Author: Irfan Habib
EnGarde’s hardware requirements are modest. The developers recommend a system with at least a Pentium class processor, with 32MB of RAM or greater, a hard drive of 2GB, and one PCI network interface card.
Since EnGarde is made for servers, it comes with just a simple command-line installer, which asks for a little information from the admin — except when it comes to setting up the network — and mostly does hardware detection by itself. EnGarde does not detect exotic hardware devices such as high-end graphics cards or any peripheral devices not common on servers. It just detects essential hardware for servers, such as network interfaces, SCSI peripherals, and RAID controllers.
A common complaint with previous EnGarde versions was that it did not allow an admin to partition the drives manually. This feature has been added to the latest version, while the old automatic partitioning option has been retained.
After the partitioning section, the administrator can select the packages he wants to install. EnGarde comes with MySQL 5.0.13, Apache HTTPD 2.0.55, and PostFix MTA SMTP server 2.5.5.
To manage EnGarde after it has been installed you can use either of two interfaces: one is the shell, and the other is a secure, user-friendly Web-based administration utility called the Guardian Digital WebTool (GD WebTool). With this tool you can administer a server from any platform with a browser and control every aspect of the system. That offers great potential for servers’ physical security. It enables you to administer a server without having physical access to it, so you can lock the server in a secure place and manage it from any network-connected device. Remote access to the distribution is limited to SSH and the WebTool.
The GD WebTool is always running through its own personal Web server, which allows connections only via SSL and can be accessed on port 1023. When you enter the main screen, you see a page with a menubar on top. The second menu item, called Service, is the most important one. This menu contains links which lead to pages where the admin can control all the services EnGarde can host. You can view general server configurations, configure the DNS server, manage email services, and configure SMTP and POP/IMAP servers. You can also set up an FTP server, manage SSH, and manage the Web server, all from the browser.
Through the System menu, you can access a variety of security-related settings, backup, and maintenance functions such as specifying the machines that can connect to the server, or which machines can access the GD WebTool. Through this menu you can also navigate to the firewall configuration page. Configuring the EnGarde Firewall through the GD Webtool is a snap: you can configure global firewall settings, shut down and restart the firewall, add trusted and un-trusted interfaces, enable or disable firewall modules that enable or disable services such as FTP and PPTP to be transferred through the firewall, set up port forwarding rules, and set blacklists of hosts and networks from which to block access. From here you can access the Guardian Digital Secure Network page, which allows organizations to manage the software configuration of their EnGarde installations within its domain. It includes access to software updates, technical support, and security information alerts.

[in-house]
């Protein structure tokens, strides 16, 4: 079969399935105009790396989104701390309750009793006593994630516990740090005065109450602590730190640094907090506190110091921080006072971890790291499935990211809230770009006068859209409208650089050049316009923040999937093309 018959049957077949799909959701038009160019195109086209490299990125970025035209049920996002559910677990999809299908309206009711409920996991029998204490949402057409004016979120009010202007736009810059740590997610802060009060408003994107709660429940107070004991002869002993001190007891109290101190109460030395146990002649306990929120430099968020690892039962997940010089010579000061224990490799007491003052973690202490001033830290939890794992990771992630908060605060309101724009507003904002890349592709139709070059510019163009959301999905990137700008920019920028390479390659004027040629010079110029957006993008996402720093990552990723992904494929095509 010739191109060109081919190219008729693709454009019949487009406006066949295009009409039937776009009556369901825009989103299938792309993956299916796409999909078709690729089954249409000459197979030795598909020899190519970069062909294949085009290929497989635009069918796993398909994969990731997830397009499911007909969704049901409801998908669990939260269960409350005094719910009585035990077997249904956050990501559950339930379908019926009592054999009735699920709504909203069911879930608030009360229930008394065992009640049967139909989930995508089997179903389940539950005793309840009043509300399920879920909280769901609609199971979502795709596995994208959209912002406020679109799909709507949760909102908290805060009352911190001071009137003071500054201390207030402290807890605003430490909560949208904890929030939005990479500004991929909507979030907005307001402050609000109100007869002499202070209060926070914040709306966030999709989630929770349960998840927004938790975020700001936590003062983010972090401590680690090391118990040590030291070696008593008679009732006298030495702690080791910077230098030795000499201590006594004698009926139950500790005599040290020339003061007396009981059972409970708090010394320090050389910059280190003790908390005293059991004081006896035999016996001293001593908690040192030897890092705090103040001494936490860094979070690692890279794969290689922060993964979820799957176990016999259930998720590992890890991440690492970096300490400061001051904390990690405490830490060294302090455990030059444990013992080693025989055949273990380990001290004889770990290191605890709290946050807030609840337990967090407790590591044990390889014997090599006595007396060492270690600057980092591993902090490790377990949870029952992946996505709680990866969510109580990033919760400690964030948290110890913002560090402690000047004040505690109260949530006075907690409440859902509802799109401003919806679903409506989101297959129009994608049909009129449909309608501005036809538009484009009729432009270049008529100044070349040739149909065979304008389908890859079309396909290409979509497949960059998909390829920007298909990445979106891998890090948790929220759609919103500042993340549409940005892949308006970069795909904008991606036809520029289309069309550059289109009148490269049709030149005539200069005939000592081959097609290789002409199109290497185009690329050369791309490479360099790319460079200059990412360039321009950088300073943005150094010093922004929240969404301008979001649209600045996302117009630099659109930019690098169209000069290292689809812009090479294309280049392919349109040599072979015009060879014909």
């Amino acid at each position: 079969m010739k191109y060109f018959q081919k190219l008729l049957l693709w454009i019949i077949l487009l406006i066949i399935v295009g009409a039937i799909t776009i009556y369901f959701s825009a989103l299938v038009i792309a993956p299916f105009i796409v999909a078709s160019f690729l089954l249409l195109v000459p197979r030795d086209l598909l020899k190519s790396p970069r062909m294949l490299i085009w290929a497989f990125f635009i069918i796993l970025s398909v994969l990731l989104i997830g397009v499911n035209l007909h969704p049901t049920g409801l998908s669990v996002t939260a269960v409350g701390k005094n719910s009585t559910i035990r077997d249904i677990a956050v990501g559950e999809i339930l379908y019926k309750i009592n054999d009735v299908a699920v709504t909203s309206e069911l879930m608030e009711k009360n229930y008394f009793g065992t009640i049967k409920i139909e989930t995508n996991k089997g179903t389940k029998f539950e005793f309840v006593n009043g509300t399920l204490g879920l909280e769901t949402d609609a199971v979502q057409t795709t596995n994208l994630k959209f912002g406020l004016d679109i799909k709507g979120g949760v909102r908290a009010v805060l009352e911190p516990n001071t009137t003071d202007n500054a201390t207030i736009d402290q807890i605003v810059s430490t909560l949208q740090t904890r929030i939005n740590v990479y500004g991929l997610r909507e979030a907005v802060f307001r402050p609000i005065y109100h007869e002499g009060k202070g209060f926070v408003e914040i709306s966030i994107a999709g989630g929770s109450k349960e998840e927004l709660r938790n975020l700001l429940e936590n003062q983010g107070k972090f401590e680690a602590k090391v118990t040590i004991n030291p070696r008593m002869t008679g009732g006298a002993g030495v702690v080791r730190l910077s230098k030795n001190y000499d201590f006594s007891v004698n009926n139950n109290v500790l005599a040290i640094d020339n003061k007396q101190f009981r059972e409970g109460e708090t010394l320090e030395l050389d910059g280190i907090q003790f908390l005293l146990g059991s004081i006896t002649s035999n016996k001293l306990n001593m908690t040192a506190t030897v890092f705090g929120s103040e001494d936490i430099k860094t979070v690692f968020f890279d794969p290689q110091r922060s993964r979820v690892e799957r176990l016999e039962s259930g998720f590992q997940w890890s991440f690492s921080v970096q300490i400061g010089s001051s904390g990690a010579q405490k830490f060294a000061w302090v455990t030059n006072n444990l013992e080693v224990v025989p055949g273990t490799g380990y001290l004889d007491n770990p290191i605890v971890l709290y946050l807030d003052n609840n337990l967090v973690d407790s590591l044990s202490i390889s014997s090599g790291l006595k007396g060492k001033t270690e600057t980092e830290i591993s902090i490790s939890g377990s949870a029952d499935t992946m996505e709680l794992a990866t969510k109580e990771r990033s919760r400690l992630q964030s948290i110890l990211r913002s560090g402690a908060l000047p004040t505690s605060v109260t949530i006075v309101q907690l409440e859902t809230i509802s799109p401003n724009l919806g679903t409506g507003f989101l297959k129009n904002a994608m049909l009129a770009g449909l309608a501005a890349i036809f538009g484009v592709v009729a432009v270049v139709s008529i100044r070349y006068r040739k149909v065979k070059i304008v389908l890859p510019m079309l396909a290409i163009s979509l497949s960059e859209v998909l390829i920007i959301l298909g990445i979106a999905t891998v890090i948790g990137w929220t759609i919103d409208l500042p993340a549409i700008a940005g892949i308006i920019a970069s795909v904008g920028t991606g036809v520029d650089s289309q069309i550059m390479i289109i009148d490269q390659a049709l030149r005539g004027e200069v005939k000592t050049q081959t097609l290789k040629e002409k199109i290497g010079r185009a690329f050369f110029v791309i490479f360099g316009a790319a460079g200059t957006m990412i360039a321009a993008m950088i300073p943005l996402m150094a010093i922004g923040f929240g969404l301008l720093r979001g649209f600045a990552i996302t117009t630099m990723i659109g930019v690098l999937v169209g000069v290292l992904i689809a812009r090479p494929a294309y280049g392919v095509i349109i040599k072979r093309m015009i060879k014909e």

In the System Backup section the admin can create and restore backups and view the changes since the last backup was made. Nearly everything can be backed up, from user home directories and Web server files to DNS configurations. You just specify what is to be backed up, in what frequency, and what to exclude from the backup.
If you want to restore from a backup, you can see a list of available backups with the dates they were made, and of what type they are. Select one and click Restore Backup. After restoring a backup, you’ll see a report of what was restored and what was changed in the system.
One feature I would like to see in this section is the SELinux configuration. EnGarde ships with SELinux, but the user is not provided with a user-friendly interface to compile SELinux policies.
Through the Auditing menu you can access the system logs, including PHP, mail, Apache, and MySQL logs. Finally, this section also lets you generate, schedule, and view Tripwire reports.
The GD WebTool is innovative and well-designed and lets you get productive quickly. I would like to see other distributions adopt such a tool, as it allows transparent access to the system from any platform for which a Web browser has been developed.
Guardian Digital’s EnGarde Secure Linux is a well-rounded server distribution that pays attention to even the smallest details. Anyone considering establishing a secure server or Web presence should consider it, as it offers tight security, and everything you need to configure a server out of the box is built into it.
The EnGarde Community Edition is licensed under the GPL and free to download. Guardian Digital offers three different “Media Kits,” which amount to support plans. The Basic Media Kit, which is priced $299, offers the following perks: a downloadable ISO link, annual subscription to Guardian Digital Secure Network Update Module, access to online installation and configuration guides, and 15-day email incident support dealing with basic installation and configuration only.
The $729 Standard Edition Media Kit brings the user a source and binary CD-ROM of EnGarde, an annual subscription to Guardian Digital Secure Network Update Module, printed and online installation and configuration guides, and 60-day phone, email, and Web support. Support requests can deal only with basic installation and configuration.
The $1,629 Corporate Media Kit brings the most perks to the user, including all of the above and one year of priority phone, email, and Web support, where support requests can deal with anything.